Is discovering financial services a purchase?

Discover financial services (DFS 0.03% ) is a credit card company, but it’s also an online bank with around $112 billion in assets. Whichever way you categorize it, it’s been a strong performer over the past decade. Discover’s stock has returned around 13% on an annualized basis over the past 10 years through the end of the second quarter of 2020. That makes it a most successful player between banks; as a credit card company, it has tracked major players, Visa and MasterCardbut he is different from them in several respects.

This year, Discover’s stock has been hit hard by the coronavirus pandemic, down about 45% year-to-date. This is worse than the average return on bank stocks and much worse than Visa and MasterCard, both of which are relatively stable for the year. Why is Discover underperforming and a buy?

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Double hit

To understand why Discover lags behind its competitors, it helps to know how it differs from them. Visa and Mastercard are payment processing companies that facilitate the movement of money and collect fees for their services. Their credit cards are issued by other banks, such as Citigroup ( VS -0.23% ) and Bank of America (BAC -0.40% )among others.

Discover is also a payment processor, but unlike Visa and Mastercard, it is also a lender, lending money through its own bank. The company generates revenue from interest on its credit card balances. So while all credit card companies were hit by a sharp drop in consumer spending in the first two quarters due to stay-at-home orders and layoffs, Discover will be hit by lower card balances as well as by a likely increase in payment defaults and credit losses.

Additionally, as Discover is a bank, it suffered from falling interest rates and a decline in net interest margin. Additionally, it had to set aside $1.8 billion for the provision of credit losses as a result of the pandemic. As a result, Discover posted a net loss of $61 million in the first quarter. Other credit card companies don’t have to worry about provision for credit losses or other bank-specific issues.

Rockin’ the plastic?

Discover’s credit card balances actually increased slightly, 4%, after the first quarter, but as the recession continues, expect that number to decline. In the call for first quarter results in late April, Chairman and CEO Roger Hochschild said the company was already seeing this:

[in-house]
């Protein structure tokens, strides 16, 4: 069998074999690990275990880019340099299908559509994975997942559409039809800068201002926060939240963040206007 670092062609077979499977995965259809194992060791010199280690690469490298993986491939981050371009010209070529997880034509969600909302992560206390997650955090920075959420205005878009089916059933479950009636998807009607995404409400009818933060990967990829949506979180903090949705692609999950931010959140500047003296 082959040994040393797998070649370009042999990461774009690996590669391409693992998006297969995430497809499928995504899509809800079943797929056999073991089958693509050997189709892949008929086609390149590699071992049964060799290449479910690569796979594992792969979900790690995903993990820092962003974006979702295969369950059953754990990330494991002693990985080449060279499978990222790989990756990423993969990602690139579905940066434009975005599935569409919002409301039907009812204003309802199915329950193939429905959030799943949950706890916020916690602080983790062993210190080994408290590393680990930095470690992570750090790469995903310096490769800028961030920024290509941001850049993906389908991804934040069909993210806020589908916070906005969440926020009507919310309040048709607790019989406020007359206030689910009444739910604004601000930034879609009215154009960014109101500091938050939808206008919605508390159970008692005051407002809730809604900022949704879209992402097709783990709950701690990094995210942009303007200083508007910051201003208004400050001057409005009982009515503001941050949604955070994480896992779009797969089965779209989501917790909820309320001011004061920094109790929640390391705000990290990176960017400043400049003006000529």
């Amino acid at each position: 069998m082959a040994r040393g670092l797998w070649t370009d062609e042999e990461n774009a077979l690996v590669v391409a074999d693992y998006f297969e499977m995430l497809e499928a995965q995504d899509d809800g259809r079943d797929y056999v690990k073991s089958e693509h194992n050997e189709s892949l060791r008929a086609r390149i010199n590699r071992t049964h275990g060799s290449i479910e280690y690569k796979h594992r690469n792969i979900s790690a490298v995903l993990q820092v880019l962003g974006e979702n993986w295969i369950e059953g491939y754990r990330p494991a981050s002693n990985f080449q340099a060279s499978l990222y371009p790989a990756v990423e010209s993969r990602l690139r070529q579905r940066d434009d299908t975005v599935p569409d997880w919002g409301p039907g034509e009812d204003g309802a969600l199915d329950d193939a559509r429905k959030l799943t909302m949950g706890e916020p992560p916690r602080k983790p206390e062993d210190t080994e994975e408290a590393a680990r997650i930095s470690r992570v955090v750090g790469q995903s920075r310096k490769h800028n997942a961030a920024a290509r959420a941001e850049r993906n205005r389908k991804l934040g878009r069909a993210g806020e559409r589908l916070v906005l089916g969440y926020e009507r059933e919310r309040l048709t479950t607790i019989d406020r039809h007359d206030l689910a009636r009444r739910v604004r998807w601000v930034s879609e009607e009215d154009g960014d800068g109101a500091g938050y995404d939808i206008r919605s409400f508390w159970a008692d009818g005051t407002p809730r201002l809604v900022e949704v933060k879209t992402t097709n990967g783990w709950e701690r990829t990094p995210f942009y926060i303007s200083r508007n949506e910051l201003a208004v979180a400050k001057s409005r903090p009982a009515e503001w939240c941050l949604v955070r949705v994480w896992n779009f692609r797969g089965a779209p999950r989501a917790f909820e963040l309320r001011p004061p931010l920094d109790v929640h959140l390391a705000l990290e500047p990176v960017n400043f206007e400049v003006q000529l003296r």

So far in April…daily sales are down 14% year-over-year as higher grocery spending is more than offset by a 60% reduction in oil spending. Discretionary spending is down 33%, driven by the travel category, which, although representing only 8% of cardholder spending, is down 99%, and retail, which is down. down 11%. As long as stay-at-home orders remain in place and many businesses remain closed, we expect the trend of weak sales volume to continue, and future trends will depend on the pace of the recovery.

Less spending, of course, means less borrowing and using credit cards. The company is also at higher risk of defaults and credit losses as more people struggle to pay their bills during a recession.

There are a few positives for Discover. It has good liquidity, with about $19 billion in liquid assets at the end of the first quarter and $23 billion at the April 23 earnings call, according to Hochschild. Additionally, the company announced plans to cut spending by $400 million by the end of 2020.

But given the economic outlook, it will be a tough time for banks and credit card companies, even one like Discover that has generated consistent profits for the past decade. I would look elsewhere to buy in the financial sector at present.

This article represents the opinion of the author, who may disagree with the “official” recommendation position of a high-end advice service Motley Fool. We are heterogeneous! Challenging an investing thesis — even one of our own — helps us all think critically about investing and make decisions that help us become smarter, happier, and wealthier.

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